An overall reticence to share data has led to research being siloed and data/outcomes provided in nonuniversal formats and models. Machnicki advocates for tools to facilitate science at scale, including repositories that allow researchers to access data and information in a standardized format. Collaborations and knowledge bases result in shared analysis, reporting, etc., which generate reproducible and transparent content.

Machnicki shared examples of initiatives that have been successful, including the WorldWide Antimalarial Resistance Network (WWARN).2 This research alliance of more than 250 researchers is linked to many recognized institutions and is working to promote data sharing and data reuse around clinical trials for malaria. Machnicki is engaged in a community seeking to expand the growth and use of the Observational Health Data Sciences and Informatics (OHDSI)3 program within Latin America. Since its founding in 2014, OHDSI has provided large-scale analytics using health data. Worldwide, the program has over 2,000 collaborations from 74 countries and contains health records for around 810 million global patients.

Next, Chris Graf, SpringerNature’s Research Integrity Director, shared 5 bite-sized insights about trust.

Insight 1: Net trust by the public in scientists and professors is higher than that of business leaders4; it’s a good job that we put scientists and scholars in charge of what research is published.

Insight 2: Peer review is not perfect, and researchers have subtle and sophisticated ways in which they work out trust. Their weighing of indicators and decision making is analog and personal; this works for individual researchers, but may not scale-up well in our digital world.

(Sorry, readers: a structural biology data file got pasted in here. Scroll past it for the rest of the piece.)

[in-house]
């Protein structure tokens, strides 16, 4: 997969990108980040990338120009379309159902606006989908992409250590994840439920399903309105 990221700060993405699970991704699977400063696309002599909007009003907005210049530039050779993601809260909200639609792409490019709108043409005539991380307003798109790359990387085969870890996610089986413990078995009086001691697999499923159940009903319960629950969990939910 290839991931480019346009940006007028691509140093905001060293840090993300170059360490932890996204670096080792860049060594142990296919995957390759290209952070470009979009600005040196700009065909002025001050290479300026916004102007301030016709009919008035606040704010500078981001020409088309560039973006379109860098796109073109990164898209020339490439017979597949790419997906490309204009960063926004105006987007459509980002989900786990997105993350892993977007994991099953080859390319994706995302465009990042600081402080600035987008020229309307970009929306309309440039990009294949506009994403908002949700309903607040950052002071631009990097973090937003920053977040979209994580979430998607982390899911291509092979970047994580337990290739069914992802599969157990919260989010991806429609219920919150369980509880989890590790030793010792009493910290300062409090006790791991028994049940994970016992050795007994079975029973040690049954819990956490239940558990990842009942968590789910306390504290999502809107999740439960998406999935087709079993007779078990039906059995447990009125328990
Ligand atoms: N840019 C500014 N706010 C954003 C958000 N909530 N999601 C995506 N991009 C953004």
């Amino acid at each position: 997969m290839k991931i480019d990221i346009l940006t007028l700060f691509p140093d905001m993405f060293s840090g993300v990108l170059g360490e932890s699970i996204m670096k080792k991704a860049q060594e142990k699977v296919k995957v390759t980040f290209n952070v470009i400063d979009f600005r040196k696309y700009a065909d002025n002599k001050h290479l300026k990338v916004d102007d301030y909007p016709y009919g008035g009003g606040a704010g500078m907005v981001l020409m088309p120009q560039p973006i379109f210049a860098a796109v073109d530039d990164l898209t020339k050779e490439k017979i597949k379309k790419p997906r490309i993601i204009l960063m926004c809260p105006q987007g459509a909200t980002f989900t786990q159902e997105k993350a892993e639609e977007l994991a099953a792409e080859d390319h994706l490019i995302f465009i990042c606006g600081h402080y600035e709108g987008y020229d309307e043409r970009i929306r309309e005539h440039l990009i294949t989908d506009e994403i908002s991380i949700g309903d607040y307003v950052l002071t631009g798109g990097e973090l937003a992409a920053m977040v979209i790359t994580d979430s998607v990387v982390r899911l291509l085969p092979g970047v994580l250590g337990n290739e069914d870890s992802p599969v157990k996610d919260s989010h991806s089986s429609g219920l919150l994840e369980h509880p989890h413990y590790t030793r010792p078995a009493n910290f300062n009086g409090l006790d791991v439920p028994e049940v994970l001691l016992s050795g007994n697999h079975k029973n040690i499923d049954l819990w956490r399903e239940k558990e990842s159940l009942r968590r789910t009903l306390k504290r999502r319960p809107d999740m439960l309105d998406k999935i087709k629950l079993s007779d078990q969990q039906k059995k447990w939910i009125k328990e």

Insight 3: There remains a collective skepticism in the research communities. Decades of concerns have resulted in questions of research reliability and reproducibility.5

Insight 4: There are reasons to be optimistic. In a 2019 article,6 Dorothy Bishop, an experimental psychologist at the University of Oxford, shared her view that threats to trust in science may be brought under control through innovations such as meta-science, social media, registered report formats, and funder requirements for open science.

Insight 5: Collective action and collaboration across the publishing sector is underway! Launched in 2022, STM Integrity Hub7 is a cloud-based environment for publishers to check submissions for research integrity issues. This safe and confidential hub respects privacy and competition/antitrust laws and allows publishers to collaborate with each other while identifying, for example, simultaneous submissions and paper mill publications.

Finally, Cynthia Hudson Vitale, Director of Scholars and Scholarship with the Association of Research Libraries and cofounder of Ripeta, spoke about trust in science from an institutional/library perspective.

The framework for research integrity within institutions and higher education associations requires not just trust in science but also community engagement (listening/learning) and open science.

Institutions and libraries have 3 primary challenges to consider when it comes to research integrity:

  1. Instead of looking at peer-reviewed, published articles as the primary source of trust in science, institutions and libraries should start to focus upstream. A culture shift is needed and could occur via innovations including workshops or materials about data literacy, research conduct, ethics, and compliance.
  2. The burden on researchers and institutional units needs to be balanced against what is necessary for quality research and publishing.
  3. Scalability and equitable access to solutions and services is a must. Institutions have many competing demands; thus, solutions ideally should meet multiple needs.  

Institutions should ask how they can best support research integrity to increase trust in science, and how, with their decentralized setup, they can best collaborate. Organizations and campus units need to use policies, infrastructure, and services to lower the burden on researchers while continuing to advance quality and trustworthy research.

References and Links

  1. Levine, AH, Yates PJ. Taking a science expert deposition to set up a Daubert motion. [accessed May 14, 2022].
  4. Ipsos. Ipsos MORI veracity index 2021: trust in professions survey.
  5. Bastian, H. Reproducibility crisis timeline: milestones in tackling research reliability [accessed June 8, 2022].
  6. Bishop, D. Rein in the four horsemen of irreproducibility. Nature. 2019;568:435.